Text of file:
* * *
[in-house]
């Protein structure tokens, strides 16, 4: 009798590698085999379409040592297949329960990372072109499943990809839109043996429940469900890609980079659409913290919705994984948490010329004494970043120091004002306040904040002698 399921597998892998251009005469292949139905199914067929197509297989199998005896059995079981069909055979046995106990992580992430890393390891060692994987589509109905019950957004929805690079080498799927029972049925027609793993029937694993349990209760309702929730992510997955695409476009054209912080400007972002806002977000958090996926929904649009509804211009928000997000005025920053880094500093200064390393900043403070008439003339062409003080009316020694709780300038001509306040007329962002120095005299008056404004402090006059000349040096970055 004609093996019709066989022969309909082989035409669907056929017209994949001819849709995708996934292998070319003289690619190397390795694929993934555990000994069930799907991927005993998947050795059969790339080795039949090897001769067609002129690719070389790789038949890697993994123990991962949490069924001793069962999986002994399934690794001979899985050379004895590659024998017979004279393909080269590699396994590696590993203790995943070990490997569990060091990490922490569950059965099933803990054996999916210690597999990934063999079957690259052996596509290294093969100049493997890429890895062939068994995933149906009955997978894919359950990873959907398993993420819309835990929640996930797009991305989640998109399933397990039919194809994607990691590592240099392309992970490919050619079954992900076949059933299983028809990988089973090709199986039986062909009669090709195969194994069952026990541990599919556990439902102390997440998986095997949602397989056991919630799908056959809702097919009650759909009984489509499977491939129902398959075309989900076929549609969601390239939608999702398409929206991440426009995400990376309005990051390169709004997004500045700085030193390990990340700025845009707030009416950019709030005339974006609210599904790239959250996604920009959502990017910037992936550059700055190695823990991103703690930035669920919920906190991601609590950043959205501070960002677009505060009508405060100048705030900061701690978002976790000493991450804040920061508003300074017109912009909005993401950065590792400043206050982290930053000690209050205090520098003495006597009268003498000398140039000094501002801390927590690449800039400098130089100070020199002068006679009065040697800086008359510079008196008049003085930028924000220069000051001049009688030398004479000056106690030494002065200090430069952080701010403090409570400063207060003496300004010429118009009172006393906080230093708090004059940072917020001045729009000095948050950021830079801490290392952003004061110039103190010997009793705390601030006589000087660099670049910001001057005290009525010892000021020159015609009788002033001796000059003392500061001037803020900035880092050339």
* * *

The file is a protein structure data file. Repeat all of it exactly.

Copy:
[in-house]
């Protein structure tokens, strides 16, 4: 009798590698085999379409040592297949329960990372072109499943990809839109043996429940469900890609980079659409913290919705994984948490010329004494970043120091004002306040904040002698 399921597998892998251009005469292949139905199914067929197509297989199998005896059995079981069909055979046995106990992580992430890393390891060692994987589509109905019950957004929805690079080498799927029972049925027609793993029937694993349990209760309702929730992510997955695409476009054209912080400007972002806002977000958090996926929904649009509804211009928000997000005025920053880094500093200064390393900043403070008439003339062409003080009316020694709780300038001509306040007329962002120095005299008056404004402090006059000349040096970055 004609093996019709066989022969309909082989035409669907056929017209994949001819849709995708996934292998070319003289690619190397390795694929993934555990000994069930799907991927005993998947050795059969790339080795039949090897001769067609002129690719070389790789038949890697993994123990991962949490069924001793069962999986002994399934690794001979899985050379004895590659024998017979004279393909080269590699396994590696590993203790995943070990490997569990060091990490922490569950059965099933803990054996999916210690597999990934063999079957690259052996596509290294093969100049493997890429890895062939068994995933149906009955997978894919359950990873959907398993993420819309835990929640996930797009991305989640998109399933397990039919194809994607990691590592240099392309992970490919050619079954992900076949059933299983028809990988089973090709199986039986062909009669090709195969194994069952026990541990599919556990439902102390997440998986095997949602397989056991919630799908056959809702097919009650759909009984489509499977491939129902398959075309989900076929549609969601390239939608999702398409929206991440426009995400990376309005990051390169709004997004500045700085030193390990990340700025845009707030009416950019709030005339974006609210599904790239959250996604920009959502990017910037992936550059700055190695823990991103703690930035669920919920906190991601609590950043959205501070960002677009505060009508405060100048705030900061701690978002976790000493991450804040920061508003300074017109912009909005993401950065590792400043206050982290930053000690209050205090520098003495006597009268003498000398140039000094501002801390927590690449800039400098130089100070020199002068006679009065040697800086008359510079008196008049003085930028924000220069000051001049009688030398004479000056106690030494002065200090430069952080701010403090409570400063207060003496300004010429118009009172006393906080230093708090004059940072917020001045729009000095948050950021830079801490290392952003004061110039103190010997009793705390601030006589000087660099670049910001001057005290009525010892000021020159015609009788002033001796000059003392500061001037803020900035880092050339």